Title: St. Ursula’s Girls Against the Atomic Bomb
Author: Valerie Hurley
Length: 252 pgs
Summary: So. This book is interesting. St Ursula’s Girls Against the Atomic Bomb by Valerie Hurley is about Raine Rassaby, a free-spirited high school girl who is determined to be a heroine and save the world from nuclear missiles and other dangerous horrible things like the military. Her mother is a concert violinist and her father is a famous astrologist; her late grandmother converted to Judaism so she thinks she’s Jewish even though both of her parents are Catholic. She’s in love with the Slovakian Jewish gardener, and her Catholic school guidance teacher, who has his own problems, lives next door. The book starts crazy, and it doesn’t seem to come to any sort of real resolution, in the way that a typical romance would, which is why I’ve labeled this book as simply fiction, it almost asks to be literary fiction.
pg 44 – When Raine told her about her fears, Vikey said, “Fear isn’t something to be gotten rid of. It’s something real and human, something to pay attention to. Drunks are fearless but that doesn’t make them courageous. Fear is a signal, to be honored and listened to. It was proper for us to be afraid of the Nazis and the Hlinka Guard and not berate ourselves for our fears.”
pg 46 – “Raine, please–you’re working yourself into a froth. Can you think a calming thought?”
“I can try. But there might be a mushroom cloud in it.”
pg 63 – “Adults always act like they’re Gepetto, and they’re afraid someone else is going to breathe life into Pinocchio.”
pg 69 – After lunch, he wanted to smooth his hands down over Frieda’s sun-warmed hair. He longed to put his arm around her and lead her into their bedroom and share everything he was thinking with her and ask her a lot of questions and make love to her. Instead, he sat gazing out the window, listening to Mrs. Rassaby running through the scales on her violin. He watched a flock of grosbeaks fly into the garden and peck at the withered sunflowers. Robins mated for life. But he was sure they did not return to the nest every night with tales to tell their mate of a dazzling peacock.
pg 76 – “There’s a part of me that’s very weak and doesn’t know much and is scared of everything,” she said. “But under it is something else, this strong person who believes in the power of love and thinks human beings can squirm out of their predicaments. One layer is full of fear and one layer is full of belief. Do you ever feel like that?”
“Of course. It’s the human condition.”
pg 103 – “Eventually, I got kind of fixated on Patty, and I loved Michael’s white shirts and his turquoise eyes, but then something sad happened. One day I was sitting on a bench on Broadway feeding chocolate-covered raisins to the pigeons, and I saw Michael and Patty walking together up Broadway. I stood up and stared at them. They weren’t holding hands, but everyone once in a while, they’d bump shoulders. They didn’t see me or anyone else–they only saw each other–and it was their obliviousness that was so painful to watch because I wanted so much to have that kind of obliviousness with somebody. I walked home like I was sleep-walking and went up the stairs to my bedroom and climbed into bed and felt how completely separate I was from everyone and everything.”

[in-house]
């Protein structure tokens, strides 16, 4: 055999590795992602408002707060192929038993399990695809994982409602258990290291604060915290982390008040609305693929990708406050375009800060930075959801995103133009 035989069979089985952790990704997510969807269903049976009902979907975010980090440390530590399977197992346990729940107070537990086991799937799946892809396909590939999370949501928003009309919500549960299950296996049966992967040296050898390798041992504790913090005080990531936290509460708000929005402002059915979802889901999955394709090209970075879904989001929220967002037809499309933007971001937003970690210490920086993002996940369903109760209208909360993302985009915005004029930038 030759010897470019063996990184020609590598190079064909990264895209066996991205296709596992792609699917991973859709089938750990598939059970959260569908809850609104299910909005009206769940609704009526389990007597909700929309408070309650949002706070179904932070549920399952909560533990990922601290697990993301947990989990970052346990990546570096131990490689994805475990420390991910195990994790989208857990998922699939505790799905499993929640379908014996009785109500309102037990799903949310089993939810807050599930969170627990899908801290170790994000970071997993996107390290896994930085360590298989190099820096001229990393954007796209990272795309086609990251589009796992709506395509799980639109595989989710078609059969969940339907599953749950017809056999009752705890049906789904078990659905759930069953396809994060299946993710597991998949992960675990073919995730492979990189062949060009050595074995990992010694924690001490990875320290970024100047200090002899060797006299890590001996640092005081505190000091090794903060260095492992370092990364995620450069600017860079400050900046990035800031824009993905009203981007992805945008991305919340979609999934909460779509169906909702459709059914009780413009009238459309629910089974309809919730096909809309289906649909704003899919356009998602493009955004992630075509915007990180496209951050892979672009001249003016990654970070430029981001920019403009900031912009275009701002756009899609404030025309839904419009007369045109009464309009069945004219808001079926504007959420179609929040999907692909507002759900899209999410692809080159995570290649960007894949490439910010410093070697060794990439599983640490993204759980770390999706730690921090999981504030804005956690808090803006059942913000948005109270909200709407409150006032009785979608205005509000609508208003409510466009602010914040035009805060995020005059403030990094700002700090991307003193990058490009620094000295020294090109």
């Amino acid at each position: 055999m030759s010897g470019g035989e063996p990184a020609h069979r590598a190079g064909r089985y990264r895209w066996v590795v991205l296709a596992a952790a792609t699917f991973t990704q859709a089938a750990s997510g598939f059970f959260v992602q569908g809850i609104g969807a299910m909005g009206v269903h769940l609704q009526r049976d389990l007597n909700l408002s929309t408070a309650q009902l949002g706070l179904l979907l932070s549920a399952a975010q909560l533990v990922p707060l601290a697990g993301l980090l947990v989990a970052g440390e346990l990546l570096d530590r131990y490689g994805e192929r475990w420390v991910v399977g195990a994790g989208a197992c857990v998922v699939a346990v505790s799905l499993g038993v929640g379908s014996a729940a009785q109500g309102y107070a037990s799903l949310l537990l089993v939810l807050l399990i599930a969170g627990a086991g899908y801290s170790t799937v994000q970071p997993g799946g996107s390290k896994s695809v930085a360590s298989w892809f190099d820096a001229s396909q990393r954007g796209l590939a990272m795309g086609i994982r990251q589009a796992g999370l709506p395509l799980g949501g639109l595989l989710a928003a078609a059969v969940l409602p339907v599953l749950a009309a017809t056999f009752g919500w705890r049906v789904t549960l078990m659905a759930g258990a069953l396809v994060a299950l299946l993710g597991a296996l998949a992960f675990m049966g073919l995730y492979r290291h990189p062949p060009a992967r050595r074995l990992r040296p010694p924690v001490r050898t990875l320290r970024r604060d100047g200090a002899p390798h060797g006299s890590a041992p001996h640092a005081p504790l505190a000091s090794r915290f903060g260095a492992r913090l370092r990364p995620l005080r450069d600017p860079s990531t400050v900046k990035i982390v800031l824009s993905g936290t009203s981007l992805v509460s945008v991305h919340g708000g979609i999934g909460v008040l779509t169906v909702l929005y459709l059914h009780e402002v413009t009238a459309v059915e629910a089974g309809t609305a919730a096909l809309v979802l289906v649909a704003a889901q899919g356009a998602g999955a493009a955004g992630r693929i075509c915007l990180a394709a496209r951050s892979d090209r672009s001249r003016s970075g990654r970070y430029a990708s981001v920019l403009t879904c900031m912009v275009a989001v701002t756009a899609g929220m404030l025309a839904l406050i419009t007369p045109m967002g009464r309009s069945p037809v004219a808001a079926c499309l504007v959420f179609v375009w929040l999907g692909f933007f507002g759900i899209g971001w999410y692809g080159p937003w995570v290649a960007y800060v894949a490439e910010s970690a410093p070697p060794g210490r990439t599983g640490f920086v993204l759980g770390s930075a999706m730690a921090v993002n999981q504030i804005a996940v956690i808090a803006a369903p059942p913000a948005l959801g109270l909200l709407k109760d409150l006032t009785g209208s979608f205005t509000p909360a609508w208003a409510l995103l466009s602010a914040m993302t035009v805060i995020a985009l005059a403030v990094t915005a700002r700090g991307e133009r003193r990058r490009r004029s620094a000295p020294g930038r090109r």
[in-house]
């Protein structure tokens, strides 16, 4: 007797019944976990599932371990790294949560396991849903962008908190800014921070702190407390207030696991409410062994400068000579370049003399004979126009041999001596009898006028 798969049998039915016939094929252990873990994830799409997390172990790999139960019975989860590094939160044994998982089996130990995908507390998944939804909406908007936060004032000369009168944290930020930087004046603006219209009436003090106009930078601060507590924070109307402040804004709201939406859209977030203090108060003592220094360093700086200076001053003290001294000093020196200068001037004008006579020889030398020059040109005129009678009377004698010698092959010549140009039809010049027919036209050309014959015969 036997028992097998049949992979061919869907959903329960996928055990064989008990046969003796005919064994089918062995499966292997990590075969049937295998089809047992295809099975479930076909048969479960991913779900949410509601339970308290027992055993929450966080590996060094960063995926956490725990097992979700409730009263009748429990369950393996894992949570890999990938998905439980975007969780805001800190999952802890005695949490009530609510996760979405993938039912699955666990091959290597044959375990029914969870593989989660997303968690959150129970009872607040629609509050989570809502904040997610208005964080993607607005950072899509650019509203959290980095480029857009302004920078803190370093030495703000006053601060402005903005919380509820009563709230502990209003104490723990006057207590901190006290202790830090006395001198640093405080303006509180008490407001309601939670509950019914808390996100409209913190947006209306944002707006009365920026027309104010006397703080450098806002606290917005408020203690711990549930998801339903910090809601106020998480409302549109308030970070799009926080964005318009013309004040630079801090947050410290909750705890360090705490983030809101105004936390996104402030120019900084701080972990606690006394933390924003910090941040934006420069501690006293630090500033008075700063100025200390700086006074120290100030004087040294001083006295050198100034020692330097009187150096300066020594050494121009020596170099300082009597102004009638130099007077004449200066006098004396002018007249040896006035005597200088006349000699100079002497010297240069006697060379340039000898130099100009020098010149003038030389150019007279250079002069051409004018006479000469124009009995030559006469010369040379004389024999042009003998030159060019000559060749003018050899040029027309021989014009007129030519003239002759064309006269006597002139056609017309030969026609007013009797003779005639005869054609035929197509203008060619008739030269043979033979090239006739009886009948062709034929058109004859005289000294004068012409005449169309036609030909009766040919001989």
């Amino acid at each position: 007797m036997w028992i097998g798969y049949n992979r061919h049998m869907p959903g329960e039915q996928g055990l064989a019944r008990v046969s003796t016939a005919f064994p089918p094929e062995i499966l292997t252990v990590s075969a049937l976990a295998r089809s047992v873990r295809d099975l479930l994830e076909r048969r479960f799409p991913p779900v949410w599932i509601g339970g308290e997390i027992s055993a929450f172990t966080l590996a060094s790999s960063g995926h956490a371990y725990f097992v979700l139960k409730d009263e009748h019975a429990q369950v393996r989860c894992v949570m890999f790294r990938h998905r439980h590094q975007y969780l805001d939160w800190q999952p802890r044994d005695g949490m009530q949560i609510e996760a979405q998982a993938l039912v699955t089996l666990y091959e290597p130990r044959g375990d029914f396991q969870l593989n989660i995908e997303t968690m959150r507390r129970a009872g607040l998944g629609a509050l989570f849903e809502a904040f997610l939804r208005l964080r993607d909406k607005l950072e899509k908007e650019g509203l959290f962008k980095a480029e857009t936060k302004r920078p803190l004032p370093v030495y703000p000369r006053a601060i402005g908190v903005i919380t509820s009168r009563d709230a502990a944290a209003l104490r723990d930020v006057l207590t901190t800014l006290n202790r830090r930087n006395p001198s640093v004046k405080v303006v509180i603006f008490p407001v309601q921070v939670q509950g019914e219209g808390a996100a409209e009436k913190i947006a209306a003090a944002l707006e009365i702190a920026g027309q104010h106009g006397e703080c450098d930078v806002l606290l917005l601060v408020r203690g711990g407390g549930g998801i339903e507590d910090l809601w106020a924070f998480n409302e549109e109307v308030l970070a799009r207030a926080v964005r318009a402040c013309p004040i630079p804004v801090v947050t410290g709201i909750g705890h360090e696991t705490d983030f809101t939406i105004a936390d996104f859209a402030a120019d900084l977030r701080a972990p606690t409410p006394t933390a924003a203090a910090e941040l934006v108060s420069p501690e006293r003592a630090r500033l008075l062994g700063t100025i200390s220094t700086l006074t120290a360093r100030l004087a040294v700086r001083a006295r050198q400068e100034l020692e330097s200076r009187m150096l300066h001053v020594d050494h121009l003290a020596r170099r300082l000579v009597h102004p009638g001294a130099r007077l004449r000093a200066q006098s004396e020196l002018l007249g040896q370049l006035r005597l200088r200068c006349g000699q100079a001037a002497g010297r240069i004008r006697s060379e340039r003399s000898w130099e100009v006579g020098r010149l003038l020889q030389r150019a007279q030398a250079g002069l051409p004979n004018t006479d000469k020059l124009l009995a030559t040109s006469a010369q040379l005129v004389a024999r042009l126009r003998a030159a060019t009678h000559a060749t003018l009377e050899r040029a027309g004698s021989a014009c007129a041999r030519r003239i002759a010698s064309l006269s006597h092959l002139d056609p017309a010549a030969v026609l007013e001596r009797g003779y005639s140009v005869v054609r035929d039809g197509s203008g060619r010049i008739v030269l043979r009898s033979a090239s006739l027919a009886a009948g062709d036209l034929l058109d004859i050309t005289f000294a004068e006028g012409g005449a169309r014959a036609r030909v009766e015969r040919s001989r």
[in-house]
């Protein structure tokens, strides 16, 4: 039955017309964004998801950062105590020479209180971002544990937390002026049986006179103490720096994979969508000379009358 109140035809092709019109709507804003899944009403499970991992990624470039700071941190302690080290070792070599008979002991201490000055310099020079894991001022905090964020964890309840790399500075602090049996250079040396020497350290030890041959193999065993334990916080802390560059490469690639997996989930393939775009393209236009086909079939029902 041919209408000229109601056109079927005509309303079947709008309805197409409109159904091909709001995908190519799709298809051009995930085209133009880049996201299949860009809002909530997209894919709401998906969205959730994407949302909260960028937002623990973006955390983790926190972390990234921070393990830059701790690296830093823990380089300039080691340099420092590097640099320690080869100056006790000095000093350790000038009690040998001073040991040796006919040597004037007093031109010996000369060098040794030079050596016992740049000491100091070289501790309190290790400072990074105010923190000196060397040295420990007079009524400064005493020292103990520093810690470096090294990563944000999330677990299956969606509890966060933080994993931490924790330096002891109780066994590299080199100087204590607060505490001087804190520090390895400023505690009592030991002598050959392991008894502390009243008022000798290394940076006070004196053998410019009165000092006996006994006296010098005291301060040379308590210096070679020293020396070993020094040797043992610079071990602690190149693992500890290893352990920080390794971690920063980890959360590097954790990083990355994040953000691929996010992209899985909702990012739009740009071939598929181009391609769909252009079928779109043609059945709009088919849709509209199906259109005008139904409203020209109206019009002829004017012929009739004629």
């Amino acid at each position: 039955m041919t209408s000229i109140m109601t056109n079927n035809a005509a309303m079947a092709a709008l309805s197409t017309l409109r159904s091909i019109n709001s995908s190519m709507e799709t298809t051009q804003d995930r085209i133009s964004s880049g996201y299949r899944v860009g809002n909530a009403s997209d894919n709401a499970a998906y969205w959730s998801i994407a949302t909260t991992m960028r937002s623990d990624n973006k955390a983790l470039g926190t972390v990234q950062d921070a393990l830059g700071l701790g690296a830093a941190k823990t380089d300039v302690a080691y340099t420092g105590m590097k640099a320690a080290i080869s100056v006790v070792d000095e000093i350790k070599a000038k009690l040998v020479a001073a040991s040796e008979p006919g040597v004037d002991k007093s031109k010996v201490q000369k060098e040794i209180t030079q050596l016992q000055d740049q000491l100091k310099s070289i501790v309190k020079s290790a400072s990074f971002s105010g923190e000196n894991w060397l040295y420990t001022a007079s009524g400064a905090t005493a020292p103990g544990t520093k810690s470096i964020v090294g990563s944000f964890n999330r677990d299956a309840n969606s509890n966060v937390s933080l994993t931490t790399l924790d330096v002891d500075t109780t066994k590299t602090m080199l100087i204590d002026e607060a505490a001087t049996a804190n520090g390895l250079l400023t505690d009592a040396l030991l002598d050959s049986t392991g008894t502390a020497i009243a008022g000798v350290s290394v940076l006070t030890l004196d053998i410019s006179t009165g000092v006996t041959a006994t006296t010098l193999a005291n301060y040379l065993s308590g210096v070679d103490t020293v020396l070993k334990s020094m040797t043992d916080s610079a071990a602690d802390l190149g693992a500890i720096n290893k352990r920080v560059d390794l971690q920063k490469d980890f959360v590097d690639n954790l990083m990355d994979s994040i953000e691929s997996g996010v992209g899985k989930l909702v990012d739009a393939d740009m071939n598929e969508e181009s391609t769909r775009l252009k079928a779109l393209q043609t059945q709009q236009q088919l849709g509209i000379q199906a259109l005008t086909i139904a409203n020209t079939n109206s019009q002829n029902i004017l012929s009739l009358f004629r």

“So were you in love with this girl?”
“I guess I was doing what all girls do–shopping for a woman to become.”
pg 141 – I have never been able to figure out if America is a bunch of promises we don’t intend to keep, or if it is sometihng astonishingly beautiful that we have carried in our hearts from another land. Justice, Liberty, Freedom, Equality, Opportunity, and the Pursuit of Happiness. These are dreams. They’re ideas. […] I feel it is up to my generation to read Common Sense and go Whoa, Tonto! Since when has America been about making bombs and making money?
Why should you read this book?
For the pure eccentricity of the characters. Raine is so eccentric she almost seems unbelievable, except that I’ve met people like her before. Al, her guidance counselor, provides a complement because he seems so normal it almost hurts to read about him. The book was well-written, the characters were faithfully executed, and, I’m sad to say, I forgot all of their names except for Raine as soon as I closed the book. So, if you’re planning on reading this book, take heart in Raine and her eccentricities; learn from her implementation if you have a similar character and aren’t sure how to write about him/her. Just be careful, because when I finished this book, I felt no different from when I first picked it up. I believe there isn’t anything more dangerous to a writer than to have a reader feel apathetic toward your work.